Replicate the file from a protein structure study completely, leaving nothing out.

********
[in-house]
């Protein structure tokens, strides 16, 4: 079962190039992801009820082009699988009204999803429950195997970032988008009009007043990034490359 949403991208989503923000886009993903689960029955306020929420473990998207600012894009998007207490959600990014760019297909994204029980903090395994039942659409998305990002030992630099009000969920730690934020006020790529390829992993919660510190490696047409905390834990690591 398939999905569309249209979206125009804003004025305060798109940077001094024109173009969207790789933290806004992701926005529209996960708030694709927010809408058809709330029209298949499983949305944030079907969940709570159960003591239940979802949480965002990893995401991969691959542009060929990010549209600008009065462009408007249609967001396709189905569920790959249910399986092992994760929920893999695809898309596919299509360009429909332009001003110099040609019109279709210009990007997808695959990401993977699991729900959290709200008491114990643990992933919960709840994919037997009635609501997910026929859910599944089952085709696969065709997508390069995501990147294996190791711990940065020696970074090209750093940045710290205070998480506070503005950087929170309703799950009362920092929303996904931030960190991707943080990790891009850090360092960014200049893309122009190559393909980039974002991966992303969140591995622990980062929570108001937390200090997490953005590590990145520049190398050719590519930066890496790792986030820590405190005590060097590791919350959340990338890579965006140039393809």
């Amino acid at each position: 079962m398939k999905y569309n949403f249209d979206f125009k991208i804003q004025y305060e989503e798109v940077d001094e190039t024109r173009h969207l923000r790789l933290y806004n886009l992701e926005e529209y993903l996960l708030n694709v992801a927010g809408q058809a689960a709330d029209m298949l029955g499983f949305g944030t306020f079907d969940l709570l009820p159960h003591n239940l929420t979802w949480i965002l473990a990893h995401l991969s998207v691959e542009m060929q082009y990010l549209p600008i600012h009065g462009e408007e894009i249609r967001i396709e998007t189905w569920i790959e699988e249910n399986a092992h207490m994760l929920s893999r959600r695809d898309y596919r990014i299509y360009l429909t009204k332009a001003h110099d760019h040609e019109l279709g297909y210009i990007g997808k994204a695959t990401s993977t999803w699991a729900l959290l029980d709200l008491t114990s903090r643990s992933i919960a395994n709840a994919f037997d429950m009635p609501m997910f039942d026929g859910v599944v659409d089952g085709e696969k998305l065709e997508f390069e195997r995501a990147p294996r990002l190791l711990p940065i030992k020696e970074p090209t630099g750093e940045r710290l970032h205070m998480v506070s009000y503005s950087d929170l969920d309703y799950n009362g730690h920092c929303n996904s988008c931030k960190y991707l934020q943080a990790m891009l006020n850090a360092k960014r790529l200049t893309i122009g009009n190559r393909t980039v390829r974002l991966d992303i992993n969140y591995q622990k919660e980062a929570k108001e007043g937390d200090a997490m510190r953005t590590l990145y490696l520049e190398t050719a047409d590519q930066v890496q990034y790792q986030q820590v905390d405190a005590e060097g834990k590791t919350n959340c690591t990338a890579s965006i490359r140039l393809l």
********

[in-house]
């Protein structure tokens, strides 16, 4: 079962190039992801009820082009699988009204999803429950195997970032988008009009007043990034490359 949403991208989503923000886009993903689960029955306020929420473990998207600012894009998007207490959600990014760019297909994204029980903090395994039942659409998305990002030992630099009000969920730690934020006020790529390829992993919660510190490696047409905390834990690591 398939999905569309249209979206125009804003004025305060798109940077001094024109173009969207790789933290806004992701926005529209996960708030694709927010809408058809709330029209298949499983949305944030079907969940709570159960003591239940979802949480965002990893995401991969691959542009060929990010549209600008009065462009408007249609967001396709189905569920790959249910399986092992994760929920893999695809898309596919299509360009429909332009001003110099040609019109279709210009990007997808695959990401993977699991729900959290709200008491114990643990992933919960709840994919037997009635609501997910026929859910599944089952085709696969065709997508390069995501990147294996190791711990940065020696970074090209750093940045710290205070998480506070503005950087929170309703799950009362920092929303996904931030960190991707943080990790891009850090360092960014200049893309122009190559393909980039974002991966992303969140591995622990980062929570108001937390200090997490953005590590990145520049190398050719590519930066890496790792986030820590405190005590060097590791919350959340990338890579965006140039393809």
């Amino acid at each position: 079962m398939k999905y569309n949403f249209d979206f125009k991208i804003q004025y305060e989503e798109v940077d001094e190039t024109r173009h969207l923000r790789l933290y806004n886009l992701e926005e529209y993903l996960l708030n694709v992801a927010g809408q058809a689960a709330d029209m298949l029955g499983f949305g944030t306020f079907d969940l709570l009820p159960h003591n239940l929420t979802w949480i965002l473990a990893h995401l991969s998207v691959e542009m060929q082009y990010l549209p600008i600012h009065g462009e408007e894009i249609r967001i396709e998007t189905w569920i790959e699988e249910n399986a092992h207490m994760l929920s893999r959600r695809d898309y596919r990014i299509y360009l429909t009204k332009a001003h110099d760019h040609e019109l279709g297909y210009i990007g997808k994204a695959t990401s993977t999803w699991a729900l959290l029980d709200l008491t114990s903090r643990s992933i919960a395994n709840a994919f037997d429950m009635p609501m997910f039942d026929g859910v599944v659409d089952g085709e696969k998305l065709e997508f390069e195997r995501a990147p294996r990002l190791l711990p940065i030992k020696e970074p090209t630099g750093e940045r710290l970032h205070m998480v506070s009000y503005s950087d929170l969920d309703y799950n009362g730690h920092c929303n996904s988008c931030k960190y991707l934020q943080a990790m891009l006020n850090a360092k960014r790529l200049t893309i122009g009009n190559r393909t980039v390829r974002l991966d992303i992993n969140y591995q622990k919660e980062a929570k108001e007043g937390d200090a997490m510190r953005t590590l990145y490696l520049e190398t050719a047409d590519q930066v890496q990034y790792q986030q820590v905390d405190a005590e060097g834990k590791t919350n959340c690591t990338a890579s965006i490359r140039l393809l």